One sign that bitcoin is maturing as an industry is that it now has its own comedian.
Margaux Avedisian, a bitcoin investor and entrepreneur, is also a comedian who does comic routines about bitcoin, according to The Wall Street Journal. She performed her unique bitcoin comedy at the Consensus 2017 and other conferences.
She recently joked during a bitcoin conference that the current U.S. President makes Gary Johnson, the Libertarian presidential candidate in 2016, look like “not a bad idea,” but like Bitcoin Unlimited, it “isn’t going to happen.”
Not everyone in the bitcoin savvy audience was receptive to the joke about Bitcoin Unlimited, given that many of them view Bitcoin Unlimited as a way to address the slow transaction times that is plaguing bitcoin.
But Avedisian has found that bitcoiners, besides often a bit nerdy, are open to self mockery. Hence, her comedy continues.
Avedisian’s affinity for comedy and bitcoin both came naturally to her and by accident. Hence, she seems to excel at both.
For the 33-year-old Avedisian, comedy and bitcoin are intertwined. She became active with bitcoin and comedy alike in 2012. She signed up for an open mic night at a club and found she had a talent for comedy. She came across bitcoin when she met the founder of Tradehill, a now defunct bitcoin exchange, at a party. Tradehill was looking for a business development manager.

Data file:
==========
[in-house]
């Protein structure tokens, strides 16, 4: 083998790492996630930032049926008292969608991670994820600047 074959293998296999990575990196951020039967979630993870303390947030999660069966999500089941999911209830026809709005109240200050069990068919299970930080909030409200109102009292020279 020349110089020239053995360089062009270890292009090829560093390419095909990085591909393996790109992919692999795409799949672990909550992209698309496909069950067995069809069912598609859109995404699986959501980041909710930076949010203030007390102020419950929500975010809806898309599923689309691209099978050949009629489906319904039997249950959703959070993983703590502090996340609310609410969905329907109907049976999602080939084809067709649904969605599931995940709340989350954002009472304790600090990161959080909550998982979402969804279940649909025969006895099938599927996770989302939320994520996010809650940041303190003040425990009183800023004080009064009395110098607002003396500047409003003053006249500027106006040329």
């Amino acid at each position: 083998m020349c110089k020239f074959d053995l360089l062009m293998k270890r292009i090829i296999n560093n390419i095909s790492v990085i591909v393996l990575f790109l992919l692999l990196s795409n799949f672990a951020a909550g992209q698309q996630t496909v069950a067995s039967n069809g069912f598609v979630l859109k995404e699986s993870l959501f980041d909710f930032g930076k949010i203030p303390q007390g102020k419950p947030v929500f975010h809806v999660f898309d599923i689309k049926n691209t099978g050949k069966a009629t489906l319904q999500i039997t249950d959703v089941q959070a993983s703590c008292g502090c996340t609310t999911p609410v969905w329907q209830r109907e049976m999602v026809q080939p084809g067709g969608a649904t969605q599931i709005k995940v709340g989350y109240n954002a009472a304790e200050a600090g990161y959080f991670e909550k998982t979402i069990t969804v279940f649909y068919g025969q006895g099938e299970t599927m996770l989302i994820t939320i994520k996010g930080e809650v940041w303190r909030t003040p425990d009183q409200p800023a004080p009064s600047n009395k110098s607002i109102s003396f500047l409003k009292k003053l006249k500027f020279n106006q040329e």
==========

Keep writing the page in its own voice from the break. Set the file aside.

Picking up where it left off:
Trained as an emergency medical technician and having studied chemistry and psychology at Mount Holyoke College, Avedisian had already worked at startups in San Francisco when she got the chance to work for Tradehill. She had also co-founded a video-based information service called Answer in 30.
Bitcoin struck her as something that could disrupt finance and have a big impact on the world. She also liked bitcoin’s Wild West quality.
After Tradehill folded that same year, Avedisian co-founded and became CEO of AlphaPoint Exchange, a company specializing in digital currency networks. She left after three months and co-founded MonetaGo Inc., which assists financial companies with blockchain issues.
She began appearing weekly in a comedy show at the Bitcoin Center in New York City that lasted for two years.
Jesse Chenard, CEO of MonetaGo, said the best comedy is that which you live, and Avedisian lives bitcoin.
Michael Terpin, CEO of Transform Group, a public relations firm focusing on new technologies where Avedisian currently serves as vice president, described Avedisian as Zelig, a Woody Allen character who appeared at every pivotal moment of the Jazz Age.
She doesn’t only joke about bitcoin. She does routines about San Francisco and Florida, about being a woman in the tech industry and about her dating app experiences.
Performing before bitcoin audiences has its challenges, Chenard said. The audience is largely composed of nerds and they are often highly cliquish. But the audiences are also open to being made fun of. Chenard suspects this is because they’re used to it.
Both comedy and tragedy can be derived from the fact that bitcoin is created out of nothing. People need to have a thick skin if they’ve spent $10,000 for something that is now worth $2 million.
During Avedisian’s Consensus performance, she got a laugh about being in a car with Andreas Antonopoulos, asking why they weren’t in a nicer car, given the number of digital currency conferences he holds.
She recently quipped that she was honored to be on stage among bitcoiners since it could be the last show some of them see before being jailed.
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